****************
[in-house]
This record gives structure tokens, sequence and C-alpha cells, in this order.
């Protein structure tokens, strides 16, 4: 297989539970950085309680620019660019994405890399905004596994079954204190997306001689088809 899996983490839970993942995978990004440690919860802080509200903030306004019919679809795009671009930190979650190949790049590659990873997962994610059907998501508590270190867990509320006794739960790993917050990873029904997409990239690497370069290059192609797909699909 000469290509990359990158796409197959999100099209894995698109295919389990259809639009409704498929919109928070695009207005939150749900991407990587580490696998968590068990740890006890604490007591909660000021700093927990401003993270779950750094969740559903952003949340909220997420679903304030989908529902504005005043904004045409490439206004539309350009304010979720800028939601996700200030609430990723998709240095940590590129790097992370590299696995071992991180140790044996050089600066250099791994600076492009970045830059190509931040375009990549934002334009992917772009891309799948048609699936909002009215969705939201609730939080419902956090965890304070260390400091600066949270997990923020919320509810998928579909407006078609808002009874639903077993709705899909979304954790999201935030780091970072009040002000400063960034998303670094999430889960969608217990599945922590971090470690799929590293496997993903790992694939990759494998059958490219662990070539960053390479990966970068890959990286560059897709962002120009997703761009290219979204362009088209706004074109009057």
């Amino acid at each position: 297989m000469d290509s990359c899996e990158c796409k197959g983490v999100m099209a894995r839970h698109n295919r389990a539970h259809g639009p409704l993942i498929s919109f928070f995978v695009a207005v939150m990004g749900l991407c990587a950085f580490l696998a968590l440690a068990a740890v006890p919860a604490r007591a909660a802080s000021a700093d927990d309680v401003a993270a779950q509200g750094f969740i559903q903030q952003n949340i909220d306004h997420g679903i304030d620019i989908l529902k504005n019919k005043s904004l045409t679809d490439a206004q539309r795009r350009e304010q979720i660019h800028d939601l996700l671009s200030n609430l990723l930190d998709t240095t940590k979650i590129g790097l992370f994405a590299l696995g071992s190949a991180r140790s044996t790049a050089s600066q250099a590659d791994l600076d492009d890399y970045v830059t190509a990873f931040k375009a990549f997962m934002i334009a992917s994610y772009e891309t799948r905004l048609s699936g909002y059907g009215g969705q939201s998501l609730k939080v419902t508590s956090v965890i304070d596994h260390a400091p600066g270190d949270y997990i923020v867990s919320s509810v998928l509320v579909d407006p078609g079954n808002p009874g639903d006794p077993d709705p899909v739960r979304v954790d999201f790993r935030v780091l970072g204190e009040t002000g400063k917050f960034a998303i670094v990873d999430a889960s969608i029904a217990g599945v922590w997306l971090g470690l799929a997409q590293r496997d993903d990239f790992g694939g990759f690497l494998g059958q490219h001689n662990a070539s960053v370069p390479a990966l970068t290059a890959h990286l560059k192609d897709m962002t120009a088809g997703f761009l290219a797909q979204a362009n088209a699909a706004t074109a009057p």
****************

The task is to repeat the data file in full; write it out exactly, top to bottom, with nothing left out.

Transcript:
[in-house]
This record gives structure tokens, sequence and C-alpha cells, in this order.
């Protein structure tokens, strides 16, 4: 297989539970950085309680620019660019994405890399905004596994079954204190997306001689088809 899996983490839970993942995978990004440690919860802080509200903030306004019919679809795009671009930190979650190949790049590659990873997962994610059907998501508590270190867990509320006794739960790993917050990873029904997409990239690497370069290059192609797909699909 000469290509990359990158796409197959999100099209894995698109295919389990259809639009409704498929919109928070695009207005939150749900991407990587580490696998968590068990740890006890604490007591909660000021700093927990401003993270779950750094969740559903952003949340909220997420679903304030989908529902504005005043904004045409490439206004539309350009304010979720800028939601996700200030609430990723998709240095940590590129790097992370590299696995071992991180140790044996050089600066250099791994600076492009970045830059190509931040375009990549934002334009992917772009891309799948048609699936909002009215969705939201609730939080419902956090965890304070260390400091600066949270997990923020919320509810998928579909407006078609808002009874639903077993709705899909979304954790999201935030780091970072009040002000400063960034998303670094999430889960969608217990599945922590971090470690799929590293496997993903790992694939990759494998059958490219662990070539960053390479990966970068890959990286560059897709962002120009997703761009290219979204362009088209706004074109009057």
């Amino acid at each position: 297989m000469d290509s990359c899996e990158c796409k197959g983490v999100m099209a894995r839970h698109n295919r389990a539970h259809g639009p409704l993942i498929s919109f928070f995978v695009a207005v939150m990004g749900l991407c990587a950085f580490l696998a968590l440690a068990a740890v006890p919860a604490r007591a909660a802080s000021a700093d927990d309680v401003a993270a779950q509200g750094f969740i559903q903030q952003n949340i909220d306004h997420g679903i304030d620019i989908l529902k504005n019919k005043s904004l045409t679809d490439a206004q539309r795009r350009e304010q979720i660019h800028d939601l996700l671009s200030n609430l990723l930190d998709t240095t940590k979650i590129g790097l992370f994405a590299l696995g071992s190949a991180r140790s044996t790049a050089s600066q250099a590659d791994l600076d492009d890399y970045v830059t190509a990873f931040k375009a990549f997962m934002i334009a992917s994610y772009e891309t799948r905004l048609s699936g909002y059907g009215g969705q939201s998501l609730k939080v419902t508590s956090v965890i304070d596994h260390a400091p600066g270190d949270y997990i923020v867990s919320s509810v998928l509320v579909d407006p078609g079954n808002p009874g639903d006794p077993d709705p899909v739960r979304v954790d999201f790993r935030v780091l970072g204190e009040t002000g400063k917050f960034a998303i670094v990873d999430a889960s969608i029904a217990g599945v922590w997306l971090g470690l799929a997409q590293r496997d993903d990239f790992g694939g990759f690497l494998g059958q490219h001689n662990a070539s960053v370069p390479a990966l970068t290059a890959h990286l560059k192609d897709m962002t120009a088809g997703f761009l290219a797909q979204a362009n088209a699909a706004t074109a009057p």